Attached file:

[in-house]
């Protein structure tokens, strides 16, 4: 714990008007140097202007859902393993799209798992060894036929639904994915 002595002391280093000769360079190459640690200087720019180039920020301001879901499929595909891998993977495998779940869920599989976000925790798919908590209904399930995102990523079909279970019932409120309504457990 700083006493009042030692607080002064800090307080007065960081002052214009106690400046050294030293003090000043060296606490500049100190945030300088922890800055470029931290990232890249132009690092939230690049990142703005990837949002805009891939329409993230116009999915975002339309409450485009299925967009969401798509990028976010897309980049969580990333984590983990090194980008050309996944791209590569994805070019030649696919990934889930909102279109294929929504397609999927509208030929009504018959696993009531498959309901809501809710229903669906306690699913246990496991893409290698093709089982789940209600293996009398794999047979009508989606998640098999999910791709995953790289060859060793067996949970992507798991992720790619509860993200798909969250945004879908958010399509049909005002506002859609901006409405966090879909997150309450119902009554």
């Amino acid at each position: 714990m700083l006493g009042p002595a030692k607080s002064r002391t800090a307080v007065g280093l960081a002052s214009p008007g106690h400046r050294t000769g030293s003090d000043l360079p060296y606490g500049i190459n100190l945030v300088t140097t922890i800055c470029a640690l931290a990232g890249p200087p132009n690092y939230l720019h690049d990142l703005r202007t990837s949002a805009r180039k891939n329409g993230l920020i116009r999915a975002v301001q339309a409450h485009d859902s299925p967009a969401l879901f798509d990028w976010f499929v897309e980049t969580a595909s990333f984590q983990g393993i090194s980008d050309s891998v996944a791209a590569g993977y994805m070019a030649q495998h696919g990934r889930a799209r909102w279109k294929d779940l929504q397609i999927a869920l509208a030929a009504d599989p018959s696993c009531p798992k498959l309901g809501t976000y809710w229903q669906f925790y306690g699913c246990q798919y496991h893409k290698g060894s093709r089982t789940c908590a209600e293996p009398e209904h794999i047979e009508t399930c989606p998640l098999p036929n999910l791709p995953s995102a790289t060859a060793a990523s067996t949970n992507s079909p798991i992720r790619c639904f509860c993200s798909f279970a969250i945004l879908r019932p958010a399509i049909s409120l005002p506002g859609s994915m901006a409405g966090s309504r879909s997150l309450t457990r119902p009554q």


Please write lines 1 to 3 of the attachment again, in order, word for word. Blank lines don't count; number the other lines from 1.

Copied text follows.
[in-house]
């Protein structure tokens, strides 16, 4: 714990008007140097202007859902393993799209798992060894036929639904994915 002595002391280093000769360079190459640690200087720019180039920020301001879901499929595909891998993977495998779940869920599989976000925790798919908590209904399930995102990523079909279970019932409120309504457990 700083006493009042030692607080002064800090307080007065960081002052214009106690400046050294030293003090000043060296606490500049100190945030300088922890800055470029931290990232890249132009690092939230690049990142703005990837949002805009891939329409993230116009999915975002339309409450485009299925967009969401798509990028976010897309980049969580990333984590983990090194980008050309996944791209590569994805070019030649696919990934889930909102279109294929929504397609999927509208030929009504018959696993009531498959309901809501809710229903669906306690699913246990496991893409290698093709089982789940209600293996009398794999047979009508989606998640098999999910791709995953790289060859060793067996949970992507798991992720790619509860993200798909969250945004879908958010399509049909005002506002859609901006409405966090879909997150309450119902009554």
């Amino acid at each position: 714990m700083l006493g009042p002595a030692k607080s002064r002391t800090a307080v007065g280093l960081a002052s214009p008007g106690h400046r050294t000769g030293s003090d000043l360079p060296y606490g500049i190459n100190l945030v300088t140097t922890i800055c470029a640690l931290a990232g890249p200087p132009n690092y939230l720019h690049d990142l703005r202007t990837s949002a805009r180039k891939n329409g993230l920020i116009r999915a975002v301001q339309a409450h485009d859902s299925p967009a969401l879901f798509d990028w976010f499929v897309e980049t969580a595909s990333f984590q983990g393993i090194s980008d050309s891998v996944a791209a590569g993977y994805m070019a030649q495998h696919g990934r889930a799209r909102w279109k294929d779940l929504q397609i999927a869920l509208a030929a009504d599989p018959s696993c009531p798992k498959l309901g809501t976000y809710w229903q669906f925790y306690g699913c246990q798919y496991h893409k290698g060894s093709r089982t789940c908590a209600e293996p009398e209904h794999i047979e009508t399930c989606p998640l098999p036929n999910l791709p995953s995102a790289t060859a060793a990523s067996t949970n992507s079909p798991i992720r790619c639904f509860c993200s798909f279970a969250i945004l879908r019932p958010a399509i049909s409120l005002p506002g859609s994915m901006a409405g966090s309504r879909s997150l309450t457990r119902p009554q």